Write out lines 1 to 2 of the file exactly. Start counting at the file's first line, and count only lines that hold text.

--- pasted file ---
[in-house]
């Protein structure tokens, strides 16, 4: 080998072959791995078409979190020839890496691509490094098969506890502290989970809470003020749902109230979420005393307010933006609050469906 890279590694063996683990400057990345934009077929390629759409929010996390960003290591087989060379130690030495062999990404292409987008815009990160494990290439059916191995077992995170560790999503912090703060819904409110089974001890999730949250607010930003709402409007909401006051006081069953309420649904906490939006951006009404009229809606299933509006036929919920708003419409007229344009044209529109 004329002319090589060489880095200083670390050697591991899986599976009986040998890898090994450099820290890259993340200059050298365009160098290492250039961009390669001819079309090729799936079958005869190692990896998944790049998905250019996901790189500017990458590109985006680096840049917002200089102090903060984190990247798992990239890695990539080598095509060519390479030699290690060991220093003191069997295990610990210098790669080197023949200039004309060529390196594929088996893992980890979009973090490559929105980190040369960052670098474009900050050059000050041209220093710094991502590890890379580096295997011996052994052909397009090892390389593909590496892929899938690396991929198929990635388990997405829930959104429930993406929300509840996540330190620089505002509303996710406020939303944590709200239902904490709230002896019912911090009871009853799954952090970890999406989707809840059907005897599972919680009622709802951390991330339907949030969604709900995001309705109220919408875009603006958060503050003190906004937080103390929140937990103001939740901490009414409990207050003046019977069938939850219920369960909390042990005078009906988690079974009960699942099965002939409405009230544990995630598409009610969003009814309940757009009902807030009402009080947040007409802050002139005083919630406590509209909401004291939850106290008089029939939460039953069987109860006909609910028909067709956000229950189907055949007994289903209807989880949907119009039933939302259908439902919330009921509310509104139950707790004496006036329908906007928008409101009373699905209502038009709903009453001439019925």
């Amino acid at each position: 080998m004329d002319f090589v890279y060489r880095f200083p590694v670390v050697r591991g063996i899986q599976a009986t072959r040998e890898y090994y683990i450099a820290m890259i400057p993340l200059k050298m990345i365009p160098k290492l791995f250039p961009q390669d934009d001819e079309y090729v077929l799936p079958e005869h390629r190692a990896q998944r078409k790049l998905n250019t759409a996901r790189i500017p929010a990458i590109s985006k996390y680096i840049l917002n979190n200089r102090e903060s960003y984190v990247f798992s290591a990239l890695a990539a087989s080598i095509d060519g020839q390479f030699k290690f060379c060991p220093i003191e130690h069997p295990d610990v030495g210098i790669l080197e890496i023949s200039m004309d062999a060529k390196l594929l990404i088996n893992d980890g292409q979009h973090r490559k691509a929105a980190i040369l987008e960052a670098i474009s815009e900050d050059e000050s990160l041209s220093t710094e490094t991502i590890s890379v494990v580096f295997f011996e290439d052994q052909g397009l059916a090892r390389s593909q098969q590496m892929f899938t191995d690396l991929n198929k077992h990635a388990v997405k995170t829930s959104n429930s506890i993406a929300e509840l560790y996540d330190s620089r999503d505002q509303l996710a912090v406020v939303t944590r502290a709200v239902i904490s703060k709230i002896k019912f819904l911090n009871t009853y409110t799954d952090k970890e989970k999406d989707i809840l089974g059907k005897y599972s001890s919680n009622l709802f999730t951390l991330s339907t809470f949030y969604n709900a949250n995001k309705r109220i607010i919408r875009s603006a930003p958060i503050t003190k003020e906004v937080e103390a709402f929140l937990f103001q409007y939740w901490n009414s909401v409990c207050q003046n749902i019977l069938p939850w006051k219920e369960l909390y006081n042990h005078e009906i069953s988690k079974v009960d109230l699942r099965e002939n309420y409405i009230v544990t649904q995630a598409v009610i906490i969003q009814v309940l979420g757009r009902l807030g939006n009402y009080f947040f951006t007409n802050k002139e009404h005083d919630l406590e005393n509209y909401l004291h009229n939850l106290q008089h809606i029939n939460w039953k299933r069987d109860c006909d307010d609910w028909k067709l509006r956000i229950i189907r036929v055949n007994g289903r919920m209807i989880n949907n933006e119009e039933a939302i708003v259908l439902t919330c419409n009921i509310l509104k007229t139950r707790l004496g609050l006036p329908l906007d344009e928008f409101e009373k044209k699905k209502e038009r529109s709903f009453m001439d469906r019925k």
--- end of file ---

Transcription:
[in-house]
């Protein structure tokens, strides 16, 4: 080998072959791995078409979190020839890496691509490094098969506890502290989970809470003020749902109230979420005393307010933006609050469906 890279590694063996683990400057990345934009077929390629759409929010996390960003290591087989060379130690030495062999990404292409987008815009990160494990290439059916191995077992995170560790999503912090703060819904409110089974001890999730949250607010930003709402409007909401006051006081069953309420649904906490939006951006009404009229809606299933509006036929919920708003419409007229344009044209529109 004329002319090589060489880095200083670390050697591991899986599976009986040998890898090994450099820290890259993340200059050298365009160098290492250039961009390669001819079309090729799936079958005869190692990896998944790049998905250019996901790189500017990458590109985006680096840049917002200089102090903060984190990247798992990239890695990539080598095509060519390479030699290690060991220093003191069997295990610990210098790669080197023949200039004309060529390196594929088996893992980890979009973090490559929105980190040369960052670098474009900050050059000050041209220093710094991502590890890379580096295997011996052994052909397009090892390389593909590496892929899938690396991929198929990635388990997405829930959104429930993406929300509840996540330190620089505002509303996710406020939303944590709200239902904490709230002896019912911090009871009853799954952090970890999406989707809840059907005897599972919680009622709802951390991330339907949030969604709900995001309705109220919408875009603006958060503050003190906004937080103390929140937990103001939740901490009414409990207050003046019977069938939850219920369960909390042990005078009906988690079974009960699942099965002939409405009230544990995630598409009610969003009814309940757009009902807030009402009080947040007409802050002139005083919630406590509209909401004291939850106290008089029939939460039953069987109860006909609910028909067709956000229950189907055949007994289903209807989880949907119009039933939302259908439902919330009921509310509104139950707790004496006036329908906007928008409101009373699905209502038009709903009453001439019925």